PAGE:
Guan Eng: Goldman apology not enough, what matters is the US$7.5b money

Lim repeated his assertion that the government is willing to negotiate dropping the charges filed in the US against Goldman if the bank would pay the money asked. — Picture by Shafwan Zaidon
Lim repeated his assertion that the government is willing to negotiate dropping the charges filed in the US against Goldman if the bank would pay the money asked. — Picture by Shafwan Zaidon

PUTRAJAYA, Jan 18 ― The apology by Goldman Sachs was necessary, but insufficient considering its role in the 1Malaysia Development Berhad (1MDB) financial scandal, Malaysia’s finance minister said today.

Lim Guan Eng said the US investment bank must still pay Malaysia the US$7.5 billion (RM30.87 billion) claimed for losses suffered by the sovereign investment fund.

“An apology is not enough. With US$7.5 billion at stake, that is what matters,” he told a press conference here.

He said the government will continue to push for repayment until Goldman coughs up the money.

“They claim they were cheated by one of their own, along with the connivance from government officials of the highest level in the previous administration.

“This involves a breach of fiduciary duties. Goldman Sachs should understand the agony and trauma suffered by the rakyat as a result of the 1MDB issue,” Lim said.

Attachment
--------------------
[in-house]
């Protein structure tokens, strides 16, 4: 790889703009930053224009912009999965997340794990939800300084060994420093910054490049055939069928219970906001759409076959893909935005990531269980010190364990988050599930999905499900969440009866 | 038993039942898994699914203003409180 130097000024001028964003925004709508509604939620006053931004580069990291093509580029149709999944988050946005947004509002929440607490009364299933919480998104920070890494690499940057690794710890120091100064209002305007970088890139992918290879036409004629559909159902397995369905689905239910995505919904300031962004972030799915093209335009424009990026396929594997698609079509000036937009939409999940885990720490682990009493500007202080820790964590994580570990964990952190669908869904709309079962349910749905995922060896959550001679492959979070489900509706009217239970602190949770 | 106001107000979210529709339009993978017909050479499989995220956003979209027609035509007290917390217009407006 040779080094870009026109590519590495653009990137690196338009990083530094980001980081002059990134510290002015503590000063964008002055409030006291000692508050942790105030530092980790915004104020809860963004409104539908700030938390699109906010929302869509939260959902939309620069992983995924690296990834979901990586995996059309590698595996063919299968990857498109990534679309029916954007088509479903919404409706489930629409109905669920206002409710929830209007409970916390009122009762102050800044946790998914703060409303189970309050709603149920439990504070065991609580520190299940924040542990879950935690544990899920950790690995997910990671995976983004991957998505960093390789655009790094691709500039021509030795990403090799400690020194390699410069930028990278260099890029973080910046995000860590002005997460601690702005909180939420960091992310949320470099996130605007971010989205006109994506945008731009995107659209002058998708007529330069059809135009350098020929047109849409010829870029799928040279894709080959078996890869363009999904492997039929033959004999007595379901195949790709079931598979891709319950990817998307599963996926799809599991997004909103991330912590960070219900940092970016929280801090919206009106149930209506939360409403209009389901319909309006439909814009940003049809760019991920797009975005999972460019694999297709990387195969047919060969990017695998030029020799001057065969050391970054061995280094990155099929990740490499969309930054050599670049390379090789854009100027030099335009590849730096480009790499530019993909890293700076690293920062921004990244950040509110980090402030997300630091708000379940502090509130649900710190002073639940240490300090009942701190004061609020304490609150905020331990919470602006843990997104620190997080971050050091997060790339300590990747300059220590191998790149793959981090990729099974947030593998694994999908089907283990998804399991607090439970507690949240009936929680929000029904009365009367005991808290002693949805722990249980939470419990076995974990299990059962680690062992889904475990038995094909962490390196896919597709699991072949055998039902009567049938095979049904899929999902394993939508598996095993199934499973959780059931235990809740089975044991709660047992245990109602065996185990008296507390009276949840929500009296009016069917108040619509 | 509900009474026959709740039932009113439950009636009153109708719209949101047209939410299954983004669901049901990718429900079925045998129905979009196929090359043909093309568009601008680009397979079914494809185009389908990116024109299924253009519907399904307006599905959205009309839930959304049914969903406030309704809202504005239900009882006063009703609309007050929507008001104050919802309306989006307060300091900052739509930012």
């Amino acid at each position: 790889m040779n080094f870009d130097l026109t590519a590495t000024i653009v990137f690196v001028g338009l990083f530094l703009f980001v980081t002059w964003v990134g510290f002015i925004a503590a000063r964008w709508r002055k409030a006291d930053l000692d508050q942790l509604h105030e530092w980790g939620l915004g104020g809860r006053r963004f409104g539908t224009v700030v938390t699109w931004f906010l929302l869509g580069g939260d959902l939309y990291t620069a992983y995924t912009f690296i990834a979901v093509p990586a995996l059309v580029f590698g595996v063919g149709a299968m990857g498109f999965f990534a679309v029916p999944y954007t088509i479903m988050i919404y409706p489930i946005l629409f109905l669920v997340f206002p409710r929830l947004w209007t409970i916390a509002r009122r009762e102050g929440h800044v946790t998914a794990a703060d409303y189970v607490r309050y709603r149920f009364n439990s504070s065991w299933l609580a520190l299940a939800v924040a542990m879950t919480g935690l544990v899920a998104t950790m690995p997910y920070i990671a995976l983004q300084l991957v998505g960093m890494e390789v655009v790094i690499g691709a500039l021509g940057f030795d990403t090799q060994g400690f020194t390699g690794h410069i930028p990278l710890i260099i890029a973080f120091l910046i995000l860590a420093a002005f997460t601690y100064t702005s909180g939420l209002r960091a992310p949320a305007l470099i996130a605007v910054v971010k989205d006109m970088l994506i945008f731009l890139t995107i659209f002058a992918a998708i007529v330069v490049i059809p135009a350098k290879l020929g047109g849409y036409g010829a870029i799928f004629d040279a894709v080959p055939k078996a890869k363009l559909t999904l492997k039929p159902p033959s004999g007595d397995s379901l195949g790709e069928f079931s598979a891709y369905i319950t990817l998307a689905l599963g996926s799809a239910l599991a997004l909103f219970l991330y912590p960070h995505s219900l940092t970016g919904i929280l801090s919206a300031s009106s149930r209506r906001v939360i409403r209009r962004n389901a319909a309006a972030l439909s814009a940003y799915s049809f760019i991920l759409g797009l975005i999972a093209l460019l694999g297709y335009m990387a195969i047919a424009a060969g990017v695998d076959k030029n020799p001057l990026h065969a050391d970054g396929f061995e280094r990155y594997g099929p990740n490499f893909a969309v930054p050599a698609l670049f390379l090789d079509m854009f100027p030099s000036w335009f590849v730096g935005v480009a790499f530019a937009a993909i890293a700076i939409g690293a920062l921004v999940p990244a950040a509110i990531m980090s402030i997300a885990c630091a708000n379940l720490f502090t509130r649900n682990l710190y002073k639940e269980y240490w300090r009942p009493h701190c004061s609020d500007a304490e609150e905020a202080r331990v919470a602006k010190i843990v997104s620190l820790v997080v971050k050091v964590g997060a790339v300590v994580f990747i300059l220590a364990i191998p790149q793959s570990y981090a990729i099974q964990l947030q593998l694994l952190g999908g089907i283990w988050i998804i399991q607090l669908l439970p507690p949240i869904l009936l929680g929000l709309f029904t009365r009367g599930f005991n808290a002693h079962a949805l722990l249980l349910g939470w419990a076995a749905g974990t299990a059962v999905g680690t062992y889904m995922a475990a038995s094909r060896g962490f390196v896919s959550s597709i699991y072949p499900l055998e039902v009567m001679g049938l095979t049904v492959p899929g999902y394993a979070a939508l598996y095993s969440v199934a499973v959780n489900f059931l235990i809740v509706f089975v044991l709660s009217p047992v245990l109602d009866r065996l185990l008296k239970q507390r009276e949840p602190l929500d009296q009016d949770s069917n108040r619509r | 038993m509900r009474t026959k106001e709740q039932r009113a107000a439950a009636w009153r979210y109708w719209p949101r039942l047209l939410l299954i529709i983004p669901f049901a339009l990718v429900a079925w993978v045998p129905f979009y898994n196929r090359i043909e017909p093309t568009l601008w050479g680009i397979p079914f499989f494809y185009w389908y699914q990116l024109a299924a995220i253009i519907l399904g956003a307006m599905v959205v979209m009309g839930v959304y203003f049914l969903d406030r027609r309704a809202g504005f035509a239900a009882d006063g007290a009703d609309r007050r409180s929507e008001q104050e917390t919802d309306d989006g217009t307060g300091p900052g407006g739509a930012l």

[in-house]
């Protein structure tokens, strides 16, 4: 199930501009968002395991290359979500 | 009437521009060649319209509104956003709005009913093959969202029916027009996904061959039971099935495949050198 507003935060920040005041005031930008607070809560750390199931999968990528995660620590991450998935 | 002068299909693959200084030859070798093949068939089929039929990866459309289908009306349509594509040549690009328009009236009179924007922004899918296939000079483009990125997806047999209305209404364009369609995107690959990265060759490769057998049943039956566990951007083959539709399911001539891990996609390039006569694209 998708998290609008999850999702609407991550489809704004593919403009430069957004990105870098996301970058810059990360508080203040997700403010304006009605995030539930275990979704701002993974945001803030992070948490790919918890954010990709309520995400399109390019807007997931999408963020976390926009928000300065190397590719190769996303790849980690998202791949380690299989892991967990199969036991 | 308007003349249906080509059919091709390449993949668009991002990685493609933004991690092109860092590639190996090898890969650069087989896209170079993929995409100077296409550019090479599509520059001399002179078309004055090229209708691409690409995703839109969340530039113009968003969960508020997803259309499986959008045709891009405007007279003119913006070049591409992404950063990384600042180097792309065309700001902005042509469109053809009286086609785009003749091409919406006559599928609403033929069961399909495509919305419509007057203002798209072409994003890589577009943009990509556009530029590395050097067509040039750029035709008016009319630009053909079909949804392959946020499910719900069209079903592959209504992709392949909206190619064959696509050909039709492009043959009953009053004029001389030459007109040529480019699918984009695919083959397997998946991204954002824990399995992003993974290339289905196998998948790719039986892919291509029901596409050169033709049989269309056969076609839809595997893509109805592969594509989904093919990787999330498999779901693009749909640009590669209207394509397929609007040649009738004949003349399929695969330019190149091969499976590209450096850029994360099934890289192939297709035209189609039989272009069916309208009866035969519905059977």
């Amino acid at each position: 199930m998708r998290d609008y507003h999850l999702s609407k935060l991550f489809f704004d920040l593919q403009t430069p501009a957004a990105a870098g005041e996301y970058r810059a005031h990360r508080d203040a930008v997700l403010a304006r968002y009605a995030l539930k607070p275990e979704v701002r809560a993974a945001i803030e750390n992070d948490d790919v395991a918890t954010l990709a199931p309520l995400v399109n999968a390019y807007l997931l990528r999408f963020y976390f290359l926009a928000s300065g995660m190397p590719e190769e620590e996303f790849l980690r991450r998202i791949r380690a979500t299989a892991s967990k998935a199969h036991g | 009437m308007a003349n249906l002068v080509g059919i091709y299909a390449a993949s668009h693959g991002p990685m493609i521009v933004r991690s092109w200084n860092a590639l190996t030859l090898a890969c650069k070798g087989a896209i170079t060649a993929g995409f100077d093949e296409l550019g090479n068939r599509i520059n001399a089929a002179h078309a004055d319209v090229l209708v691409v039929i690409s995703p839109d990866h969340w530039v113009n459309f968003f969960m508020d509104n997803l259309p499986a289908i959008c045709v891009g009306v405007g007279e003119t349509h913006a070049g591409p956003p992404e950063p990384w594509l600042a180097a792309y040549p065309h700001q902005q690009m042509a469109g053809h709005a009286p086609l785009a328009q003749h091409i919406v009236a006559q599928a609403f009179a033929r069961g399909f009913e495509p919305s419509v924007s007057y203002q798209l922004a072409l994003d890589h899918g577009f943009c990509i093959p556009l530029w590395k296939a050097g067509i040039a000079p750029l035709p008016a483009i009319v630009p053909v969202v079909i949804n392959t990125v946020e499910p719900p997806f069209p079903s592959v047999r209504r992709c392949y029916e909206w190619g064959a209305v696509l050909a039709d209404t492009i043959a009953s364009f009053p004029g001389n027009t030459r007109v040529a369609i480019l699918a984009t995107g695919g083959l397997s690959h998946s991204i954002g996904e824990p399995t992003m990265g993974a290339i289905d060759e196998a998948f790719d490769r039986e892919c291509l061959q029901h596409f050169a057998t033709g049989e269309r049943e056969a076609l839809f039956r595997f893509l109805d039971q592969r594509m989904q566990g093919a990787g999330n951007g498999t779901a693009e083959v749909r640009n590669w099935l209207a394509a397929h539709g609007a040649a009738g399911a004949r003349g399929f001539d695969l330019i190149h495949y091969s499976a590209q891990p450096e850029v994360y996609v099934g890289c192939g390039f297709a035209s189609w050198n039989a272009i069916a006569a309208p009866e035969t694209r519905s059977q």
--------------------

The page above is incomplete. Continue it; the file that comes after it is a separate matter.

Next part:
He added that if Pakatan Harapan had not won the 14th general election in May 9 last year, the investment bank would be unlikely to tender its apology.

Lim also repeated his assertion that the government is willing to negotiate dropping the charges filed in the US against Goldman if the bank would pay the money asked.

The Attorney General filed charges against Goldman in the US courts last year, seeking compensation for the abuse of the sovereign fund and US$600 million (RM2.46 billion) in fees Goldman obtained from the deals in arranging the bonds.

Goldman CEO David Solomon apologised to Malaysians two days ago for the scandal, but at the same time attempted to divert its accountability by pinning full blame on its rogue former employee Tim Leissner who had already pleaded guilty in the US court to bribery charges over 1MDB.